Pros and cons of NIRP
In the previous part of this series, we talked about how global economies are adopting a negative interest rate policy (or NIRP) to counter deflationary pressures and stimulate economic activity. In this part, we’ll see why economists would consider NIRP and how it could help revive a slowing economy.
NIRP is considered the most dangerous monetary instrument. It’s used to discourage commercial banks from storing money with central banks. This means banks have an incentive to borrow as much credit as they want. This also means that banks have more idle money to lend to individuals and businesses, which leads to more investment in the economy. It also leads to increased spending and thereby boosts economic growth.
However, this holds true only in theory. NIRP also helps devalue the currency, making exports more lucrative and imports expensive. This in turns helps fight deflationary pressures. Theoretically, negative interest rates also make bonds unattractive and thus make equities relatively more appealing.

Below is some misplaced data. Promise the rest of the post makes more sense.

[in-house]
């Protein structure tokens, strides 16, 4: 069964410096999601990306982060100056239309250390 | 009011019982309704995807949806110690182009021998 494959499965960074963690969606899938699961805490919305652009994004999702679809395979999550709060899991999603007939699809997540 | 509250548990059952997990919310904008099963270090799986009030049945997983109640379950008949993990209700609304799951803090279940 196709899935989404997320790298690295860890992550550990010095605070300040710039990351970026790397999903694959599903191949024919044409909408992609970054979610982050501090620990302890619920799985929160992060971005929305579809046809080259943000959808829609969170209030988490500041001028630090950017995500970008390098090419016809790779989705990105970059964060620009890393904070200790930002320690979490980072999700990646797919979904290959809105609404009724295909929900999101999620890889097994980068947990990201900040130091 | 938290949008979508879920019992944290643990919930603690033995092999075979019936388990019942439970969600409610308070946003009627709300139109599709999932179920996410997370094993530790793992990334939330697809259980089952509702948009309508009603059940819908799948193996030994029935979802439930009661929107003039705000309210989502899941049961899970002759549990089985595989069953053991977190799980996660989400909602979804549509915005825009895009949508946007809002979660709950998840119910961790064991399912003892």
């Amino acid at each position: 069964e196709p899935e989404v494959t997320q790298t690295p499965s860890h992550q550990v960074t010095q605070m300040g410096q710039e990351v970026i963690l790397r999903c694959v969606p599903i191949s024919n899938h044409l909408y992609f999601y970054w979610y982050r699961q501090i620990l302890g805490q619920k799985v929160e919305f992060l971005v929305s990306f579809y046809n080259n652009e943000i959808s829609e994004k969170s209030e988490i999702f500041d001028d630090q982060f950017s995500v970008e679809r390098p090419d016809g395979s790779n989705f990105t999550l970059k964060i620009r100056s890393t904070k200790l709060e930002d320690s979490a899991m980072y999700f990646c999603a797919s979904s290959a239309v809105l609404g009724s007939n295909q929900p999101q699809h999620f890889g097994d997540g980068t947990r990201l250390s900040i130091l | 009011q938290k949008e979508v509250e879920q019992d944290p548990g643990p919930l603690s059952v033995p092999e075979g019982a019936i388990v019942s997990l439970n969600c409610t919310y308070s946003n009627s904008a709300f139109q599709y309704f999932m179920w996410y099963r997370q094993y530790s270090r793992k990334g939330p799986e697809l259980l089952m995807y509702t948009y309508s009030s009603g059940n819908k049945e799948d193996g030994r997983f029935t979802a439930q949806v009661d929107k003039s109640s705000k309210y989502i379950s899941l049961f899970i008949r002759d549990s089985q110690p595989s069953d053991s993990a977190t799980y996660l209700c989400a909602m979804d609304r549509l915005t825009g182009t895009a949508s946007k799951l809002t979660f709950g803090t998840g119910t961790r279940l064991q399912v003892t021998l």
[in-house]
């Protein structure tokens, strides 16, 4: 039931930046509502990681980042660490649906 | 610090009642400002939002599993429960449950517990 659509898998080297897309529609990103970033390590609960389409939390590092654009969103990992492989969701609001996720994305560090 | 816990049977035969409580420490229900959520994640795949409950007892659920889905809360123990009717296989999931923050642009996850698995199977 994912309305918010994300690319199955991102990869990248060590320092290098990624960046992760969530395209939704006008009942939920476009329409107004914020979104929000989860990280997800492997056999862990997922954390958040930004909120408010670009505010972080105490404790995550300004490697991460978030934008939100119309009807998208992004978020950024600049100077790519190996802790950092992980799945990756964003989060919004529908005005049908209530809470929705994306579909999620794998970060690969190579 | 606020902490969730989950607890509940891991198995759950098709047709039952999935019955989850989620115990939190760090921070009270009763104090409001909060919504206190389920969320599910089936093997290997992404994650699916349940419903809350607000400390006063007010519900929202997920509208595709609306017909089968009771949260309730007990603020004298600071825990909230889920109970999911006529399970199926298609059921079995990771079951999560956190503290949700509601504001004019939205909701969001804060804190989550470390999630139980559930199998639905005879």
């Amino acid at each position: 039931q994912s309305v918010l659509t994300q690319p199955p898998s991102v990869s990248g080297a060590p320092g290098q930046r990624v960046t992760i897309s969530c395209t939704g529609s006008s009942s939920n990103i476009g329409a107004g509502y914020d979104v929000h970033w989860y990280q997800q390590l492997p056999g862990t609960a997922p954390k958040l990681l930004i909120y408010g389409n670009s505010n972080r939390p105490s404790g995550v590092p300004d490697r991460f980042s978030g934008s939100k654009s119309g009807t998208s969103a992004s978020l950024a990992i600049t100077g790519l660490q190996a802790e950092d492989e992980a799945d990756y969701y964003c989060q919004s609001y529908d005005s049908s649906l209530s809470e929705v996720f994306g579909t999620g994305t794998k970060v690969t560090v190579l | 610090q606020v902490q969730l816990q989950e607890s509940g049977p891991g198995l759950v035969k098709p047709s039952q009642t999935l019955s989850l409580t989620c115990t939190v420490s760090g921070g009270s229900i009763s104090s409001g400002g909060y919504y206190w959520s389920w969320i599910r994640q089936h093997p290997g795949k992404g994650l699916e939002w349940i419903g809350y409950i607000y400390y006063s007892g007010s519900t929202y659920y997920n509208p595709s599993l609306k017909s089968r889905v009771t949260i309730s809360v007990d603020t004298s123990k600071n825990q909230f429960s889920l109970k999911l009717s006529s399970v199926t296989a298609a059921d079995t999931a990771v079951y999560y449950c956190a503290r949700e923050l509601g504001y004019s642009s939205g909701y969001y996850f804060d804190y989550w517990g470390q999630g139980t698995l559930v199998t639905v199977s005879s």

However, in practice, it may actually hurt the economy. This is because borrowers are unsure about investing in a weak economy. Negative interest rates also hurt the profitability of banks. Weak banks pull back on lending, thereby weakening the economy further and thus making policymakers cut interest rates further. This creates a vicious cycle and leads to a severe financial meltdown.
Impact on the financial sector
Interest rates are a key economic variable driving the financial sector (XLF). Banks, insurance companies, and the real estate sector are closely driven by changes in the interest rate policy. The four largest consumer banks on Wall Street—JP Morgan (JPM), Wells Fargo (WFC), Bank of America (BAC), and Citigroup(C)—stand to lose billions of dollars in revenue if a negative interest rate policy comes into effect.
In the next part of this series, we’ll see how these banks are affected by NIRP.